Stay connected to others – After the initial novelty of video calling, zooming or house partying, we might find that we aren’t communicating with others as much as we thought we would. Perhaps we can’t be bothered, don’t want to show off our ‘lock down chic’ hairstyles or simply feel we have nothing new to say. It’s really important to make sure we keep connected with our social network; maybe a few texts, a call, even a good old fashioned snail mail letter. An opportunity to talk (about something other than the lock down) and maybe even a laugh does wonders for our mental health and mood. Not sure what to talk about anymore? Plan to watch the same movie or box set as a friend and have a chat about that? Ask your mum to teach you your favourite recipe over video or set up a play date over video with your children’s friends (Charades anyone? Eye spy? Dance party?)

Don’t be hard on yourself! - Yes, we all started off thinking we could make the most of these unusual times. Get those jobs done we never have time to do, be the most fun and inspiring teacher our children have ever had, all whilst becoming our fittest, healthiest selves ever. However, for a lot of us this hasn’t quite panned out. If you are being less productive than you wanted to be, don’t be too hard on yourself! The anxiety we are all feeling at this time will be causing a number of barriers to us suddenly becoming the masters of this new lifestyle. You won’t be super parent, super teacher, super cook, super athlete etc all at once. Try to remain focused on small achievements and not setting yourself up for frustration by saying everything must be done perfectly…What is perfect anyway? Our already overworked, over-alert brain is also trying to constantly plan and make decisions to manage this new format of our days and weeks, and it’s tiring! Set small, achievable goals, take satisfaction as you tick them off and if things don’t get done – don’t be too hard on yourself. Finding a sustainable middle ground between procrastination and productivity will help you get through the weeks to come.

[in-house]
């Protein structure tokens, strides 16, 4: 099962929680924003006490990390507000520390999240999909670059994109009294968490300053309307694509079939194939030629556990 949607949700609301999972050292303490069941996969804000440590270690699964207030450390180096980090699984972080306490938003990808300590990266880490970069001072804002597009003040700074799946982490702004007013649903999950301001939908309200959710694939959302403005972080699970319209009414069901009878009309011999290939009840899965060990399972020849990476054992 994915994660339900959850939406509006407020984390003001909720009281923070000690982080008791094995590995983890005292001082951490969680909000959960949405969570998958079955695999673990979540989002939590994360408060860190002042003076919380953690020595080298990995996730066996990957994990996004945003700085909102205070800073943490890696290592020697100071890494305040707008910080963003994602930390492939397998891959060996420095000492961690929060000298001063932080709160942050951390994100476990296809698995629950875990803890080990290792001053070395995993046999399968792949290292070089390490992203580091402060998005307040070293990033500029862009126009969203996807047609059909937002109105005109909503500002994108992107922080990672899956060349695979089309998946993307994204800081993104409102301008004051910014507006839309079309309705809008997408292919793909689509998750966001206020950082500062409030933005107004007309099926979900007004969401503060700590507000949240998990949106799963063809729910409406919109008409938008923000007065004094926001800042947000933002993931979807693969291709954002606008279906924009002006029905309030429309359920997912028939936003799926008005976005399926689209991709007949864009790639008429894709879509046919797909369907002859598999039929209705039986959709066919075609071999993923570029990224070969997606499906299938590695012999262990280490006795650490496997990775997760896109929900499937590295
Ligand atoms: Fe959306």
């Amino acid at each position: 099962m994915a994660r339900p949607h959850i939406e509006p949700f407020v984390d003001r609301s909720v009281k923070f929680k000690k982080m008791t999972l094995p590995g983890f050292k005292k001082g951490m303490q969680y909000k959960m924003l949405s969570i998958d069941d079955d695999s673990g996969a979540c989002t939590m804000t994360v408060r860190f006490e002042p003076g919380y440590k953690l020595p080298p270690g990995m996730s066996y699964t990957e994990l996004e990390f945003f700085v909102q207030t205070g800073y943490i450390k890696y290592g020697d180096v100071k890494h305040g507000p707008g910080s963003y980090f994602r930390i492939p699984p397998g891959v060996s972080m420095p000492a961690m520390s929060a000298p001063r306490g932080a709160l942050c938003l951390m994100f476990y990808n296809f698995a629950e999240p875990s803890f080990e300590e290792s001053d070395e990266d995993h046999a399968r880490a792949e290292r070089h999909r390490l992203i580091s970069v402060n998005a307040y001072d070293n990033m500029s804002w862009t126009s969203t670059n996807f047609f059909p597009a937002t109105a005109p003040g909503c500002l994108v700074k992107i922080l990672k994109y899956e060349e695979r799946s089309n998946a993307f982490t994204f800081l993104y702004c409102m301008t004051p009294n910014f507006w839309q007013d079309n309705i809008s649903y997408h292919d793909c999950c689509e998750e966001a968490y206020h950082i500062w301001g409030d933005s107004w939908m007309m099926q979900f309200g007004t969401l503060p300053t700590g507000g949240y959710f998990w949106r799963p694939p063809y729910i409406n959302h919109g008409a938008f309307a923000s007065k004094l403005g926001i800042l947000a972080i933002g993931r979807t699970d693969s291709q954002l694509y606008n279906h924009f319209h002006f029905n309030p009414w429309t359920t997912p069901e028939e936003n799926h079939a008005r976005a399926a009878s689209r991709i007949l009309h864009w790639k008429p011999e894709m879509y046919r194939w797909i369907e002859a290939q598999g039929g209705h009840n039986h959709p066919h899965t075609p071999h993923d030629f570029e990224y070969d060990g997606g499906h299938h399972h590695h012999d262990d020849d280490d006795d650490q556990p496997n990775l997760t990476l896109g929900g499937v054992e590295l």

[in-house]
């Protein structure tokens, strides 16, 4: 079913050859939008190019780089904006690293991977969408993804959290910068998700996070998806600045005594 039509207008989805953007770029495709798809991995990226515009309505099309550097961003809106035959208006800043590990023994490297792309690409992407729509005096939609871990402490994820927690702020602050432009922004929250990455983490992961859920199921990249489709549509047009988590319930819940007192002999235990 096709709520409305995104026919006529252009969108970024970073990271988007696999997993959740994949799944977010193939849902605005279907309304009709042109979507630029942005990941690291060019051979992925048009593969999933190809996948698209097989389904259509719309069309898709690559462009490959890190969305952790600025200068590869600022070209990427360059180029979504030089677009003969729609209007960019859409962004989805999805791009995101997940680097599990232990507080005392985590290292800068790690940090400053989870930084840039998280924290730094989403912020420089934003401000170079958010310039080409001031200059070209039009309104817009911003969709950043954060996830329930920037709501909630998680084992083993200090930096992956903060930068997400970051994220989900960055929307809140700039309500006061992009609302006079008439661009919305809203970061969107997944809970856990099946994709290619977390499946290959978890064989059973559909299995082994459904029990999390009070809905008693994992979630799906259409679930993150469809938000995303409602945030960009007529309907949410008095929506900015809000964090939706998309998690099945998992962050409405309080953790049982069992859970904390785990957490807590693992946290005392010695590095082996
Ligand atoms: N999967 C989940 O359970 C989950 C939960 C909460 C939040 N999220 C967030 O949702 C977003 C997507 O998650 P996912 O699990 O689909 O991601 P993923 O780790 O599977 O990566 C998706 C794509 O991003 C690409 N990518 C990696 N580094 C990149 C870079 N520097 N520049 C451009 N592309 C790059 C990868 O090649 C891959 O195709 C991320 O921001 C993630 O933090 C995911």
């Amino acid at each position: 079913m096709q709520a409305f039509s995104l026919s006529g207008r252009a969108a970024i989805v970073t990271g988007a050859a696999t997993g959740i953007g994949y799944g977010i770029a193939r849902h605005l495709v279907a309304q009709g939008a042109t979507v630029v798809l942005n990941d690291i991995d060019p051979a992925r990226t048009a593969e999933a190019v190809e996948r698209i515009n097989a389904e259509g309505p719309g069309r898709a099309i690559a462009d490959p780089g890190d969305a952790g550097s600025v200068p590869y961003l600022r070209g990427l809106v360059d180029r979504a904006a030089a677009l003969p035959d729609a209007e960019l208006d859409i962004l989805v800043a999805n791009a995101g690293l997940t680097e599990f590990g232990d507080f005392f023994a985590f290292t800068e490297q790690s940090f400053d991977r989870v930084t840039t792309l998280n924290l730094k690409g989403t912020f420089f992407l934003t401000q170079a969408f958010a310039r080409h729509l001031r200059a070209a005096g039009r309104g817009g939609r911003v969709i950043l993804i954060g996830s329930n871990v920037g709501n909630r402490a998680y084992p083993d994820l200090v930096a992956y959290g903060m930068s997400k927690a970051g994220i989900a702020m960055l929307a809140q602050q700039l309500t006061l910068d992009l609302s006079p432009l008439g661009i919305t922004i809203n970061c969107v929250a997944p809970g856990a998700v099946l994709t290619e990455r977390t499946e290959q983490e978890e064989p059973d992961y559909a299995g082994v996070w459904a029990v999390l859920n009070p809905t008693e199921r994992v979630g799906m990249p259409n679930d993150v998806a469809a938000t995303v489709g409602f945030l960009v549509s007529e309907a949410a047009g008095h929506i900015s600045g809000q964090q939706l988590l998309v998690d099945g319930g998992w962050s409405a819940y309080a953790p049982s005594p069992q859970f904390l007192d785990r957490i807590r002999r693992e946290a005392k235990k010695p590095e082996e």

And remember, we can be our own worst enemy; often setting impossible standards then berating ourselves when we miss the mark. Give yourself a nudge back into self-compassion by considering things from a more neutral perspective – what would you tell a loved one who described feeling like you do right now? If you take a moment to honestly consider that advice in relation to yourself; sidestepping the usual barrier of our emotional responses and anxiety, you will find you have some great advice for yourself. If it’s difficult to ‘hear it’ for yourself – write down what you would say, leave it for later, then re-read it.



The important thing to remember is, there is no ‘right’ way to get through this time and we will all no doubt experience ups and downs day to day. Try to take each day as it comes and appreciate the small things around you that brighten your day and provide you with a little respite from the uncertainty we are faced with.


Take care, Michelle & Becca x